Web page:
A middle-grade novel told from multiple perspectives, The Unteachables is about a group of eighth graders whom everyone has given up on. There’s Aldo, who can’t keep his temper under control; Parker, who can’t read but somehow ended up with a provisional driver’s license; Elaine, whose name rhymes with pain and has earned her quite the reputation; Kiana, who isn’t even supposed to be in room 117. And then there’s Zachary Kermit, a teacher who has been a burnt-out hull of his former self ever since a cheating scandal ruined his life several decades ago. But then, Zachary is assigned to teach the Unteachables…
The Unteachables is, in my opinion, everything a good middle-grade school story should be. Slightly wacky and with a ton of heart, it nonetheless addresses serious topics without ever becoming preachy. It has wonderfully complex characters with wonderfully complex relationships. It’s simultaneously really human, depressing, and uplifting. It’s a reminder that a good teacher can make all the difference in a student’s life and that you shouldn’t judge people too prematurely. I highly recommend picking this one up!
Bloodless Ties (The Marionettes #3) by Katie Wismer (3.5/5 Stars)
Having beta read an earlier draft of Bloodless Ties, I already knew quite a bit of what to expect from this one. Still, finally getting to read a finished copy was so satisfying!
The third book in a new adult paranormal fantasy series, Bloodless Ties continues the story of Valerie Darkmore, a bloodwitch tasked with protecting the vampire crown prince. However, lots of things have changed since Valerie first got partnered with Prince Reginald. After making a tremendous sacrifice to protect those she loved, Valerie finds herself in a strange new place with strange new people she isn’t certain she can trust. Meanwhile, those she left behind have every reason to think Valerie is dead…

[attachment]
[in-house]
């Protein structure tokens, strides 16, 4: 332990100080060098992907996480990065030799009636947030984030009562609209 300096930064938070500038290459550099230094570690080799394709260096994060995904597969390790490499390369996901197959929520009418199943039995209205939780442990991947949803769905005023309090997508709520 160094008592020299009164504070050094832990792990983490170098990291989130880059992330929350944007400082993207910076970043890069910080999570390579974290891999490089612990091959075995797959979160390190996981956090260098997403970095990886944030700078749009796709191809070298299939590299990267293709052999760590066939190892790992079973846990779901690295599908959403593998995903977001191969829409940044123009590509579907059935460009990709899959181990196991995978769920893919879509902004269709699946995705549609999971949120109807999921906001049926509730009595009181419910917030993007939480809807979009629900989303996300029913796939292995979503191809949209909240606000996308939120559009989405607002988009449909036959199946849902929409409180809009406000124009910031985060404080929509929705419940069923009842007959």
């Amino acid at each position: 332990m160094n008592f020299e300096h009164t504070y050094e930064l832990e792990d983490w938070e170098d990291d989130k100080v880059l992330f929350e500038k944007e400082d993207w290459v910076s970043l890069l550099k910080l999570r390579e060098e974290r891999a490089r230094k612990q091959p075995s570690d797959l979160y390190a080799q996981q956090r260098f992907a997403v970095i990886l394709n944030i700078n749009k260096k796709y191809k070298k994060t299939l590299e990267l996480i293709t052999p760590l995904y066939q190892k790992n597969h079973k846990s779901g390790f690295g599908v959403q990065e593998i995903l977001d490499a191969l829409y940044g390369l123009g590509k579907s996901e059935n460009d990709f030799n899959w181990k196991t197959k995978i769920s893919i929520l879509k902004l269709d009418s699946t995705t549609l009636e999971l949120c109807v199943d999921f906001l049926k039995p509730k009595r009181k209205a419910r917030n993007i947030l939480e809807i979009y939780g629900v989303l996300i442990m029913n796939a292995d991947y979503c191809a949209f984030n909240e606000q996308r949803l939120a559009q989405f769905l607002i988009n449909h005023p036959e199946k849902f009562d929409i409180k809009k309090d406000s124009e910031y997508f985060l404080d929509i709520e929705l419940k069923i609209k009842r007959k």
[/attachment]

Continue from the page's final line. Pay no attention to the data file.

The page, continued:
Objectively speaking, I still think this story has a lot of issues. Our protagonist remains rather passive throughout all of it, the middle section seems strangely disjointed from the rest of the book, and the ending is something I could see myself either loving or hating, depending on what explanation for it we are given in the next book. I still have a lot of questions that I feel like should have been answered by now, and would like to have seen more detailed world-building.
That being said though? By now I am so invested in these characters and this world that I honestly didn’t care all that much. I tore through this, had a blast reading, and loved how much the relationships between the different characters developed. I enjoyed seeing more of this world, finally getting reveals I had been waiting for since book one, and am still thoroughly invested!